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It was the picture of three-year-old Alan Kurdi's lifeless body washed up on a Turkish Shore that motivated Dr. Jennifer Bryan and her colleagues to act.
Within one week of the horrific image making headlines around the globe in September, Dr. Bryan and a group of fellow UHN emergency doctors had raised $14,000 and joined an ongoing initiative to sponsor a Syrian family of eight, organized through the Ripple Refugee Project.
The funds raised have since reached $60,000.
The Ripple Refugee Project is a small group of Torontonians who decided to privately sponsor a Syrian family and help them build their life once they arrive to Canada. The Ripple group has worked in collaboration with Lifeline Syria, Ryerson University and the Christie Refugee Welcome Centre to arrange and process the sponsorship.
"I'm a mom, my kids are the same age as the boy in the paper, so for a lot of us, this brought it close to home," explains Dr. Bryan, a UHN emergency room physician.
"Sometimes it takes something particularly terrible that we can all relate to, to really galvanize that kind of action."
Family of eight
Though everyone was aware of the plight of the Syrian refugees, Dr. Bryan explains, the photograph of three-year-old Alan, who drowned in the Mediterranean Sea trying to cross from Turkey to Greece, prompted her to e-mail her colleagues to encourage action.
Unbeknownst to her, at the same time, Dr. Venugopal, a fellow UHN Emergency Room physician, was involved with the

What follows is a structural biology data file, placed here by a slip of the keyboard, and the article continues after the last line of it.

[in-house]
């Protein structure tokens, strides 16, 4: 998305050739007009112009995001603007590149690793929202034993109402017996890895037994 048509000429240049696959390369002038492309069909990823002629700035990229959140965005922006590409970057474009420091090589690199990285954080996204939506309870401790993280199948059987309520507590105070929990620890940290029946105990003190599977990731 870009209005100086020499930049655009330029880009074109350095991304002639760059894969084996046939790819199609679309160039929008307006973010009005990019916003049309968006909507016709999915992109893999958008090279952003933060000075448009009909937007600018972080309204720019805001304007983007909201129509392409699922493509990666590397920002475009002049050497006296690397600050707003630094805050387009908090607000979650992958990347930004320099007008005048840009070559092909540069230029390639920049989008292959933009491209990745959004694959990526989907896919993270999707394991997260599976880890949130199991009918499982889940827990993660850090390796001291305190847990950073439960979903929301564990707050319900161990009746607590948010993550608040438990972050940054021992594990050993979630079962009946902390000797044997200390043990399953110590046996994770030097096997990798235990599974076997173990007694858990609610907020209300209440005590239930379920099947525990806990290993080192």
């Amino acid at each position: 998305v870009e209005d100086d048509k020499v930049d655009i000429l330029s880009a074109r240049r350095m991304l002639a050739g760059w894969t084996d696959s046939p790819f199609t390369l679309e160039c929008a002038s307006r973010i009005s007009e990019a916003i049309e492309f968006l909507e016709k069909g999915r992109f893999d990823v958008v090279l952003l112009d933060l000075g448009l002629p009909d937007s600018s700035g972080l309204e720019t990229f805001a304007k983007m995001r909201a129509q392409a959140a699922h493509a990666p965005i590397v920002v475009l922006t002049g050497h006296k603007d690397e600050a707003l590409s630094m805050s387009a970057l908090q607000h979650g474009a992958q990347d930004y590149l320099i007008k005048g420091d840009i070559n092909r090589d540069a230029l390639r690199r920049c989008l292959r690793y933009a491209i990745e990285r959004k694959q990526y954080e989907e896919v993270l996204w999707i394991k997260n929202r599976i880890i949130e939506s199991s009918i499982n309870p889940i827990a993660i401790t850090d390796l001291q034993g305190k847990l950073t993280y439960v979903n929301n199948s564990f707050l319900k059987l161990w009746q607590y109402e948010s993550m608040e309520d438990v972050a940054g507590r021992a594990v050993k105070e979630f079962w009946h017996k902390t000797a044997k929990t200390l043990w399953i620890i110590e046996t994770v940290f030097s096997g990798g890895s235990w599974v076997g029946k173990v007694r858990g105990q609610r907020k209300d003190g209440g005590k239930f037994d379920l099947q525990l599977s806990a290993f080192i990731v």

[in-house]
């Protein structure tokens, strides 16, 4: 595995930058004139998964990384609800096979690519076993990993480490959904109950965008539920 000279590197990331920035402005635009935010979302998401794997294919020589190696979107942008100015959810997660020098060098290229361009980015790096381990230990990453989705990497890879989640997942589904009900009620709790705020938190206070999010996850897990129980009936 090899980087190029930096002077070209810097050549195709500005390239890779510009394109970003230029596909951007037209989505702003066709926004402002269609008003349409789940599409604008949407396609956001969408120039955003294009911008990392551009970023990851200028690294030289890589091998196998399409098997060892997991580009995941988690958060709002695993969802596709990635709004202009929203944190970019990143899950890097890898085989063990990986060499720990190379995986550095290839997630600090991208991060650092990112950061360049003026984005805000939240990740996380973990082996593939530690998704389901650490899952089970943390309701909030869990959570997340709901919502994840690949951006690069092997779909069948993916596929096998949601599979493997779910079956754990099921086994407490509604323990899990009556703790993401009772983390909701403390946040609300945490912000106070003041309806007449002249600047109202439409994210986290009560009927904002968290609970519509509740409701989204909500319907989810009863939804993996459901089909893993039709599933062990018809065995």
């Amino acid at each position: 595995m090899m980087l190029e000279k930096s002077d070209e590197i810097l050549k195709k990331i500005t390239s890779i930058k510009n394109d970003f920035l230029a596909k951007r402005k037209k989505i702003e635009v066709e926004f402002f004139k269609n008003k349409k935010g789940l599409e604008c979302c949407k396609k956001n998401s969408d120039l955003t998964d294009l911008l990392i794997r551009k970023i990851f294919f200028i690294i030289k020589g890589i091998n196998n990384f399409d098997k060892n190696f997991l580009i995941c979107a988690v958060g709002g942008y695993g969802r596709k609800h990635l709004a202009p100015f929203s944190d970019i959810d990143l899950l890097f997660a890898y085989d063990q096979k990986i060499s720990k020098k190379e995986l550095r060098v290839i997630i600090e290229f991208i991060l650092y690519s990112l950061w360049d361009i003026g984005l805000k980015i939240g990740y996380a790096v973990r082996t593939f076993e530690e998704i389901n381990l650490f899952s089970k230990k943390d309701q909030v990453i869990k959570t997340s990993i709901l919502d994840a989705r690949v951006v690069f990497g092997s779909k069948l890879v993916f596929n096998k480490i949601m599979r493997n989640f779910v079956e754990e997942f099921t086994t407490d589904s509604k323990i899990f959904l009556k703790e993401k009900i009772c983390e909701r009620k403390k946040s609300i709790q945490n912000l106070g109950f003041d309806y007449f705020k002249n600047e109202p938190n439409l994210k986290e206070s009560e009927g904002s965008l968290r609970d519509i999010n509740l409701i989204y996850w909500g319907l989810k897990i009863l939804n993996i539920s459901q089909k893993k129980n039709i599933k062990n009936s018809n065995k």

Ripple Refugee Project, a group who had just been informed that a family was identified for sponsorship.
As soon as he saw her e-mail, Dr. Venugopal responded informing her of their initiative to sponsor the family of eight, including elderly individuals and children, some of whom require special medical needs.
Dr. Bryan and colleagues quickly agreed to finance the family's sponsorship and the start of their life in Canada. They raised $14,000 within days and $60,000 within two months.
"It's crucial that we all look deep within us and find a reason or more to help this population," says Dr. Venugopal.
'Our obligation as citizens of the world'
Dr. Bryan says "we're very lucky" to have people so eager to help, on her colleagues in the UHN Emergency Department.
"A lot aren't just willing to put money on the line, but also time, effort, and their heart and soul to make sure this family gets the chance they deserve," says Dr. Bryan, who has since also joined the Ripple Refugee Project to act as a liaison between the group and her colleagues at UHN.
"I think it's our obligation as citizens of Canada, and of the world, to do what we can do to help others in distress."
The nuts and bolts of sponsorship
The sponsored family has yet to arrive to Toronto, but all necessary logistics to bring them here are complete.
When they do arrive, the members of Ripple will help the family get settled, and help them make essential decisions such as finding a home, a family doctor, and schools for their children.
"Now it's really down to the nuts and bolts, of when will they arrive, where will they live, how will we do things like arrange translation services, and what other community resources do we need," explains Dr. Bryan.
The Ripple effect
"I have a privileged position as a physician," Dr. Bryan says. "Yes being able to live comfortably in Canada is in part due to hard work, but most of it is related to luck.
"It takes very little to go from a position of comfort like we are in now, to a position of vulnerability."
Dr. Bryan hopes that the sponsorship of this family will persuade other Canadians to do the same, adding that the Ripple is maintaining an
active blog where they frequently report updates on their sponsorship process.
"We're hoping any other groups interested in sponsoring families will be able to learn from our successes and challenges along the way," she says.